The plot is pretty simple, in an expressionistic and surprising sort of way. Mr. Zero is a nothing, a nobody, as you might guess from the name, and he works (and has worked for the last 25 years) as a bookkeeper at the same company. But progress marches on, and the day comes when the boss tells Mr. Zero he's been replaced by an adding machine. His job -- annoying and monotonous as it is -- is the only thing he has, and he strikes out when he's fired, killing his boss. That results in a murder trial and execution, after which Mr. Zero gets sent to the Elysian Fields. Happily ever after in the afterlife? Nope. He's still just a cog in a huge machine, doomed to continue to repeat his mistakes.

Companion pieces for The Adding Machine might be Fritz Lang's Metropolis, an example of German expressionism with a similar critique of industrialization at the expense of the worker, or Charlie Chaplin's Modern Times, which gives the Man vs. Machine issue a comic twist and a sweet, appealing hero, or Stairs to the Roof, a Tennessee Williams play inspired by The Adding Machine.

Third-year MFA director Jeremy Garrett has put his stamp on Illinois State University's Adding Machine, with David Fisch as Mr. Zero and Caitlin Boho as his nagging missus. Others in the cast include Storm Angone, Pat Boylan, Trace Gamache, Lizzy Haberstroh, Matt Helms, Dominique Jackson, Drew Mills, Kent Nusbaum, Jenny Oziemkowski, Jason Raymer, Allison Sokolowski, Kelly Steik, Kaitlyn Wehr and Arif Yampolsky. Jake Wasson is the scenic designer, with Olivia Crosby as costume designer and Deborah Smrz as lighting designer.
The play opens tomorrow night in the ISU Center for the Performing Arts, with performances at 7:30 pm through April 13, and one Sunday matinee on April 7 at 2 pm.

Click here or here for ticket information.

Wednesday, April 3, 2013

Summer On Stage Is Back, Now with Fewer Mutants but More Lockers

Illinois Wesleyan University is offering its second annual Summer on Stage Theatre for Youth program. So if your child wants to keep busy this summer, learn some fun new skills, and even put on a play, you can sign them up right away. Space is limited, the young actors from last summer enjoyed themselves immensely, and spots may be hard to come by. That means you are advised to register now.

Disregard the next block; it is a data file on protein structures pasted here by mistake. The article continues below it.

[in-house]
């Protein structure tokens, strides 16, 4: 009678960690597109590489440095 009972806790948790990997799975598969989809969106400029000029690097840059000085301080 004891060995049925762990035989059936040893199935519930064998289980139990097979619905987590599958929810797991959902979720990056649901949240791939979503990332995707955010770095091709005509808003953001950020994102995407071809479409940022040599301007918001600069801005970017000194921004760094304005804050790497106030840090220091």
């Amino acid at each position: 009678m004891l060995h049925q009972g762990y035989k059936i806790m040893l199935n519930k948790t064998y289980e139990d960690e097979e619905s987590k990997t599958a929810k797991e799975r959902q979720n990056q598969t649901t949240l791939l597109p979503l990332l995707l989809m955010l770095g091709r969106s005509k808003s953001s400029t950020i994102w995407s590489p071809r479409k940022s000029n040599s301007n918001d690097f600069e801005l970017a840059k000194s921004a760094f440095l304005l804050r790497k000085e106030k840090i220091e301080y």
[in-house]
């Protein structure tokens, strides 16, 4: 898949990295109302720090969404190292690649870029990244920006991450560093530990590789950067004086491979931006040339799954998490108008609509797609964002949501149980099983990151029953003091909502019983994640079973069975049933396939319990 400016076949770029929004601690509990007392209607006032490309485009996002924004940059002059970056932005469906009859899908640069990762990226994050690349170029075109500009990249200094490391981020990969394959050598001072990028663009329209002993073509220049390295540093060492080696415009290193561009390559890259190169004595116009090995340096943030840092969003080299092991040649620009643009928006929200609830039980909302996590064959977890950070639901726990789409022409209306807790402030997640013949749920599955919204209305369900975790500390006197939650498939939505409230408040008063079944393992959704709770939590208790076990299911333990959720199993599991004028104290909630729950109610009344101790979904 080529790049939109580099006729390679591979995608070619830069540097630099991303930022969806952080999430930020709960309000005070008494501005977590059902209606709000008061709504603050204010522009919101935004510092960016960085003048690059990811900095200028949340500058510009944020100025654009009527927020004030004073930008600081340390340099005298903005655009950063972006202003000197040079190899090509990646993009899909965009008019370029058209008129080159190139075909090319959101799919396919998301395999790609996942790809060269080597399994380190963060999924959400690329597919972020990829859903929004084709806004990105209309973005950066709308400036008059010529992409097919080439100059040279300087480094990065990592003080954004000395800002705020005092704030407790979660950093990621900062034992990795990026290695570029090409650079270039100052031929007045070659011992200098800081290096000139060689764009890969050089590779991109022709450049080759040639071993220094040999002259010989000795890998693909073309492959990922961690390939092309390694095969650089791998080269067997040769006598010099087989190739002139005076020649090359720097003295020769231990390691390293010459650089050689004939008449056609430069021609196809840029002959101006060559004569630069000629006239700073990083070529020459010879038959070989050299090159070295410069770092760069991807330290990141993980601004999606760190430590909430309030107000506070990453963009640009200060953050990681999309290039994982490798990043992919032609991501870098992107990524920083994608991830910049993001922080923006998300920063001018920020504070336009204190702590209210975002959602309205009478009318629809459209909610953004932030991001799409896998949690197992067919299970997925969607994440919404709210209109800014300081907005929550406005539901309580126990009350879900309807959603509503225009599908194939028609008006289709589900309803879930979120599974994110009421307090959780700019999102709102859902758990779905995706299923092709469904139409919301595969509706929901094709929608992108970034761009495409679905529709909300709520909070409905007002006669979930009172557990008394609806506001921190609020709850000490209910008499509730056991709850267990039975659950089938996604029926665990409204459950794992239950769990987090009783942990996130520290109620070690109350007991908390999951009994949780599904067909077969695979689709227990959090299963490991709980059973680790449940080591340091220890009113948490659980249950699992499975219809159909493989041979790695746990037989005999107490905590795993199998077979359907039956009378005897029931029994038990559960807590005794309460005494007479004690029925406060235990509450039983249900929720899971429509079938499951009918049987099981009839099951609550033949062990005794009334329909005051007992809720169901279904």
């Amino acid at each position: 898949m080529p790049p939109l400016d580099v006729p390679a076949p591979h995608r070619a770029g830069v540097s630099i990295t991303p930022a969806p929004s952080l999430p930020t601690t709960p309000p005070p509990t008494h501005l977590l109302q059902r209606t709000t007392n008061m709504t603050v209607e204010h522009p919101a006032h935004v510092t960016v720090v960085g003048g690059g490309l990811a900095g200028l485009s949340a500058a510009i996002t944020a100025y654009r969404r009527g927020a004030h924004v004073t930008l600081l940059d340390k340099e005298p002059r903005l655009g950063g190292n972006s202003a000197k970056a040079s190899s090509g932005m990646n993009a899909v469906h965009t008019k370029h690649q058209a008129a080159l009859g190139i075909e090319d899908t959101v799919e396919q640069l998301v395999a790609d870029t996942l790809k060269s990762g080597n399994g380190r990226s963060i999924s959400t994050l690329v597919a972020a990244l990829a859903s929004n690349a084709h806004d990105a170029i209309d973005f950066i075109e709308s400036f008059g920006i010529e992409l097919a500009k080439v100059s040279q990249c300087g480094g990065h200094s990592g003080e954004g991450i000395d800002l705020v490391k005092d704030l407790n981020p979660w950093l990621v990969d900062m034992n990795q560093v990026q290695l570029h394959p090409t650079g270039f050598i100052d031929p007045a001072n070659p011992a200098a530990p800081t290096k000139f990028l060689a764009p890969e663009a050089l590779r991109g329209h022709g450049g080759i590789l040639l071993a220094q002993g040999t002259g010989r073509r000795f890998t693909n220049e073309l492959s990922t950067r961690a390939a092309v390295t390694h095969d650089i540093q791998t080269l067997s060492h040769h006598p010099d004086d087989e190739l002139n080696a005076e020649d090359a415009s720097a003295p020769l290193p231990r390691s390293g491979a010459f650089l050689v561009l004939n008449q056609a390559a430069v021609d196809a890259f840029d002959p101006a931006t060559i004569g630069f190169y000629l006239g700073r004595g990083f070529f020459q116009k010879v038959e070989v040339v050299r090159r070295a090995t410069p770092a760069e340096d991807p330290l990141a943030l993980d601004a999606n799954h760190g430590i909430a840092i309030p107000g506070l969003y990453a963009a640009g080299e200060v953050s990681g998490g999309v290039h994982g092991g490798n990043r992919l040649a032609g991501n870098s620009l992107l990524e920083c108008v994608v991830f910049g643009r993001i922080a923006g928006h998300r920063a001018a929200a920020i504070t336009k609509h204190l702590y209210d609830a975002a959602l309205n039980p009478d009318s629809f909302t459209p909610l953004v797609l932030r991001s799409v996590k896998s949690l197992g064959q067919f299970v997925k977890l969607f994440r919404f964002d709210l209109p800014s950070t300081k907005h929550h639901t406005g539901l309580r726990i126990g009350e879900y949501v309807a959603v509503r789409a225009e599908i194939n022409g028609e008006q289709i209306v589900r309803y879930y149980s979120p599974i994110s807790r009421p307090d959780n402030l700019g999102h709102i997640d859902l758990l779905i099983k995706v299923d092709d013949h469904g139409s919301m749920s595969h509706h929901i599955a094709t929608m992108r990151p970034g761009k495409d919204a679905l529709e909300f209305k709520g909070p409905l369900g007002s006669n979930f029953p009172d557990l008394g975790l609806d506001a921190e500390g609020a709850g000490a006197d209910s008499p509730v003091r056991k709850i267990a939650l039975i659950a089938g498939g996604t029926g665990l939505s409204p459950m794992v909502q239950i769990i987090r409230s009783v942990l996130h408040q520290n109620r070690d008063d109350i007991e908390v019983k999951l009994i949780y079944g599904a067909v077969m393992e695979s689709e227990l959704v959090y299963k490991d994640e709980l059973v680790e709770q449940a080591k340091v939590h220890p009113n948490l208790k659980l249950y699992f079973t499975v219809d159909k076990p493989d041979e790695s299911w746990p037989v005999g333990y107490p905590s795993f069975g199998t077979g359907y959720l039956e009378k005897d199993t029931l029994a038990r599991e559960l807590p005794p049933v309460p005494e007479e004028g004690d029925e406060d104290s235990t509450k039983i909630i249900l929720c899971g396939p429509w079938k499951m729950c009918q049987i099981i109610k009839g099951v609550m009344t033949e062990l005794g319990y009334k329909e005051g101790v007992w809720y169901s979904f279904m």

The whole idea of Summer on Stage is to "provide a safe, nurturing and professional environment in which students can explore the dramatic arts." All activities take place inside the E. Melba Kirkpatrick Laboratory Theatre at the south end of the IWU quad.

There are two choices of camps, divided by age. Footlight Camp is intended for kids in the 7-to-11 range (or entering 1st to 6th grade in the fall), and it will involve campers in acting, improvisation, dance, voice, movement, team and confidence-building activities. Instructor Cristen Susong will offer two sessions of Footlight Camp -- one weekday mornings and one weekdays afternoons -- from May 28 to June 7. At the end of the sessions, "campers" will put on a public performance combining the efforts of the morning and afternoon sessions. You can see a picture of last summer's performance below. "This is the perfect camp for your budding actor or actress," Susong notes.

Last summer's Goldie Spock & the Two Klingons
If your child is between the ages of 12 and 16 (or entering grades 7 to 12), they'll want to try Spotlight Camp, a more intensive theatrical training experience. Daily sessions will run from 9 am to 3 pm Monday through Friday between June 10 and 28, with a focus on acting, dance, singing and technical theater classes in the mornings and choreography, blocking, character development and more of a rehearsal experience in the afternoons.

Susong has announced that Spotlight Campers will be working on the play The Locker Next 2 Mine, which has roles for ten boys and ten girls. The Locker Next 2 Mine will be performed on Friday, June 29, with a 4 pm performance for parents and friends to see what their Spotlight kids have accomplished.